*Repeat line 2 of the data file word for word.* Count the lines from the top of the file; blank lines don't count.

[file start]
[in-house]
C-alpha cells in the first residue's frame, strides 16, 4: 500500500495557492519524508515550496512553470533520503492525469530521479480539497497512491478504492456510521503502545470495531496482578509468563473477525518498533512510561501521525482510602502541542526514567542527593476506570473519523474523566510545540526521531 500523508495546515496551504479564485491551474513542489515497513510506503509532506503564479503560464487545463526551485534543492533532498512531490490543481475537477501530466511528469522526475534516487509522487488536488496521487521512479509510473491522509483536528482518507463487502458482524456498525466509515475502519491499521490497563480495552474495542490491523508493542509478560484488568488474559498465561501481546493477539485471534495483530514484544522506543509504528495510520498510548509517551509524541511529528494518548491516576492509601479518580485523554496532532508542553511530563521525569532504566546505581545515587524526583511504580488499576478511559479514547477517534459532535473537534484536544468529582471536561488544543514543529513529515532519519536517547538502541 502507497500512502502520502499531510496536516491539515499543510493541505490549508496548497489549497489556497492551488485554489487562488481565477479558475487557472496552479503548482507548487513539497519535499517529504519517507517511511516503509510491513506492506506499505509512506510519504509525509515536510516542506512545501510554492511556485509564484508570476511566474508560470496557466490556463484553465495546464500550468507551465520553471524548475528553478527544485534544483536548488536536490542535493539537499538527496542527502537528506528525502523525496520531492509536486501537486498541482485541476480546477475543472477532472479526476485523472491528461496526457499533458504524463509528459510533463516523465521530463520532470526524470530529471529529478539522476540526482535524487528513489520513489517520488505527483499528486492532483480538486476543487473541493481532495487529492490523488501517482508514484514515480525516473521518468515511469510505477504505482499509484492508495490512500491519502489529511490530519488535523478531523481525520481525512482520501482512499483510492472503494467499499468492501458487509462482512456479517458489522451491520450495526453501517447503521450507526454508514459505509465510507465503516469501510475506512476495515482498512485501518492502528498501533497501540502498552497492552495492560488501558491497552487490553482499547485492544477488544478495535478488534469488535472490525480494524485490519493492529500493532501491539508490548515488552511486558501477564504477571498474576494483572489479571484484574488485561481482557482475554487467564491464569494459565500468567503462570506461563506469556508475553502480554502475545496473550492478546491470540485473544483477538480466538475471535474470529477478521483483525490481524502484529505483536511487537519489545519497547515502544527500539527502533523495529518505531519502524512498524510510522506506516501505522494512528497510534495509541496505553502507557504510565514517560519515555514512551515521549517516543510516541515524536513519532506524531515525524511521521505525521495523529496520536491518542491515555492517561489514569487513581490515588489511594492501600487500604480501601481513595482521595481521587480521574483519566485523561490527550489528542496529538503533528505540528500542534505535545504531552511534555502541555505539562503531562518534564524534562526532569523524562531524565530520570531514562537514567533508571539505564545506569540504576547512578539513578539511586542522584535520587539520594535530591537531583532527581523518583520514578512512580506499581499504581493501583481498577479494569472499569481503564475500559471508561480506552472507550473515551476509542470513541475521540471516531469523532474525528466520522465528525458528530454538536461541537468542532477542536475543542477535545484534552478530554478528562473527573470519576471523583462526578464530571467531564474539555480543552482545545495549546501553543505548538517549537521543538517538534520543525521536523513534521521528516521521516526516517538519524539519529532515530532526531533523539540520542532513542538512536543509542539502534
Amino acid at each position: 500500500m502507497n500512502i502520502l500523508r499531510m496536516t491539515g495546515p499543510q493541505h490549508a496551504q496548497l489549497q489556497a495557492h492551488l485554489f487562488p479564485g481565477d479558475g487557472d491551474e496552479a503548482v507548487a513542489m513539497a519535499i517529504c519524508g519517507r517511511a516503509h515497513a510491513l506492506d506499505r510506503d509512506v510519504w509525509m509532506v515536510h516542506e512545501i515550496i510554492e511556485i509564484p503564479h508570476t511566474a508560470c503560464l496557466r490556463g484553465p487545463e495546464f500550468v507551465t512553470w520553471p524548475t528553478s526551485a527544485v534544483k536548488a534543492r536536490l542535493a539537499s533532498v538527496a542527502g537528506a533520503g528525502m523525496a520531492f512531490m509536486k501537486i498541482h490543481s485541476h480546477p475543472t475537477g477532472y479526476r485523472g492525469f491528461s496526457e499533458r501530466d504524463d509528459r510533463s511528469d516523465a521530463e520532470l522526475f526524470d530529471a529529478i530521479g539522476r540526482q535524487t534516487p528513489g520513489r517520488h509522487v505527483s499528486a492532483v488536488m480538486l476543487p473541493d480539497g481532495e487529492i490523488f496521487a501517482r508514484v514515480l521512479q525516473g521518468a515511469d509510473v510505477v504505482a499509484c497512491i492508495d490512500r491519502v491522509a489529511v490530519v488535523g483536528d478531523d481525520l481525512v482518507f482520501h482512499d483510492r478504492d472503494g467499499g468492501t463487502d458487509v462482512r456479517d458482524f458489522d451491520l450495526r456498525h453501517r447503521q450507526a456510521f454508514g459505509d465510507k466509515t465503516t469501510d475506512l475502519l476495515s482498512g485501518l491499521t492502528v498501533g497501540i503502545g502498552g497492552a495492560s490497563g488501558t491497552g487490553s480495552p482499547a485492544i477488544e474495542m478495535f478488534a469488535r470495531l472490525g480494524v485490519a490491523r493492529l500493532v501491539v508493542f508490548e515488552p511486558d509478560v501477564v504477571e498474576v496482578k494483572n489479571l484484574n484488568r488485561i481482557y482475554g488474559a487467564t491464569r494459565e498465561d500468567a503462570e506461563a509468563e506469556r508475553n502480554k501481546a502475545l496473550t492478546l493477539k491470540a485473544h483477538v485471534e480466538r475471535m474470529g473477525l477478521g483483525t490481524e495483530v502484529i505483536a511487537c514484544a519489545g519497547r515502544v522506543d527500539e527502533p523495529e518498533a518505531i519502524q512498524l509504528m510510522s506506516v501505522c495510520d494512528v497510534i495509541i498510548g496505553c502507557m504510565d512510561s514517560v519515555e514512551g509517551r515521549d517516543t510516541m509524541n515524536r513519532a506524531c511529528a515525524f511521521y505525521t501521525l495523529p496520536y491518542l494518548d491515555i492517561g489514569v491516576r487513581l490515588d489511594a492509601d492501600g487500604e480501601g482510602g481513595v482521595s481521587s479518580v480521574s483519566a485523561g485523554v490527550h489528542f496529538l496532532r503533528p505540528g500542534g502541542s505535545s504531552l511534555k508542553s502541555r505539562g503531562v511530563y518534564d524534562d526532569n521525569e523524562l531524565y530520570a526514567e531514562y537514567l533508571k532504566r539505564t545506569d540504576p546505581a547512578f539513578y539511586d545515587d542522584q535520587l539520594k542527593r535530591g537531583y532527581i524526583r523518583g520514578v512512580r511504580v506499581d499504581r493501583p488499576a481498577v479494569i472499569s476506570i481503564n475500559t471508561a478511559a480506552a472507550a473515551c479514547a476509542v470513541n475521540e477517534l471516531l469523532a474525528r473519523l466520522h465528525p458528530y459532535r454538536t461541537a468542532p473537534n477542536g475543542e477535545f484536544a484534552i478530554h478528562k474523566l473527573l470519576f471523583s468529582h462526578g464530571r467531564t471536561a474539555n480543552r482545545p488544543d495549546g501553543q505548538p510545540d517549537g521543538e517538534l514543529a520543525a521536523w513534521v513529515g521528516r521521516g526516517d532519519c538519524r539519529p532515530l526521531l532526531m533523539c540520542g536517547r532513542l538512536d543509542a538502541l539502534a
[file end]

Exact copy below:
C-alpha cells in the first residue's frame, strides 16, 4: 500500500495557492519524508515550496512553470533520503492525469530521479480539497497512491478504492456510521503502545470495531496482578509468563473477525518498533512510561501521525482510602502541542526514567542527593476506570473519523474523566510545540526521531 500523508495546515496551504479564485491551474513542489515497513510506503509532506503564479503560464487545463526551485534543492533532498512531490490543481475537477501530466511528469522526475534516487509522487488536488496521487521512479509510473491522509483536528482518507463487502458482524456498525466509515475502519491499521490497563480495552474495542490491523508493542509478560484488568488474559498465561501481546493477539485471534495483530514484544522506543509504528495510520498510548509517551509524541511529528494518548491516576492509601479518580485523554496532532508542553511530563521525569532504566546505581545515587524526583511504580488499576478511559479514547477517534459532535473537534484536544468529582471536561488544543514543529513529515532519519536517547538502541 502507497500512502502520502499531510496536516491539515499543510493541505490549508496548497489549497489556497492551488485554489487562488481565477479558475487557472496552479503548482507548487513539497519535499517529504519517507517511511516503509510491513506492506506499505509512506510519504509525509515536510516542506512545501510554492511556485509564484508570476511566474508560470496557466490556463484553465495546464500550468507551465520553471524548475528553478527544485534544483536548488536536490542535493539537499538527496542527502537528506528525502523525496520531492509536486501537486498541482485541476480546477475543472477532472479526476485523472491528461496526457499533458504524463509528459510533463516523465521530463520532470526524470530529471529529478539522476540526482535524487528513489520513489517520488505527483499528486492532483480538486476543487473541493481532495487529492490523488501517482508514484514515480525516473521518468515511469510505477504505482499509484492508495490512500491519502489529511490530519488535523478531523481525520481525512482520501482512499483510492472503494467499499468492501458487509462482512456479517458489522451491520450495526453501517447503521450507526454508514459505509465510507465503516469501510475506512476495515482498512485501518492502528498501533497501540502498552497492552495492560488501558491497552487490553482499547485492544477488544478495535478488534469488535472490525480494524485490519493492529500493532501491539508490548515488552511486558501477564504477571498474576494483572489479571484484574488485561481482557482475554487467564491464569494459565500468567503462570506461563506469556508475553502480554502475545496473550492478546491470540485473544483477538480466538475471535474470529477478521483483525490481524502484529505483536511487537519489545519497547515502544527500539527502533523495529518505531519502524512498524510510522506506516501505522494512528497510534495509541496505553502507557504510565514517560519515555514512551515521549517516543510516541515524536513519532506524531515525524511521521505525521495523529496520536491518542491515555492517561489514569487513581490515588489511594492501600487500604480501601481513595482521595481521587480521574483519566485523561490527550489528542496529538503533528505540528500542534505535545504531552511534555502541555505539562503531562518534564524534562526532569523524562531524565530520570531514562537514567533508571539505564545506569540504576547512578539513578539511586542522584535520587539520594535530591537531583532527581523518583520514578512512580506499581499504581493501583481498577479494569472499569481503564475500559471508561480506552472507550473515551476509542470513541475521540471516531469523532474525528466520522465528525458528530454538536461541537468542532477542536475543542477535545484534552478530554478528562473527573470519576471523583462526578464530571467531564474539555480543552482545545495549546501553543505548538517549537521543538517538534520543525521536523513534521521528516521521516526516517538519524539519529532515530532526531533523539540520542532513542538512536543509542539502534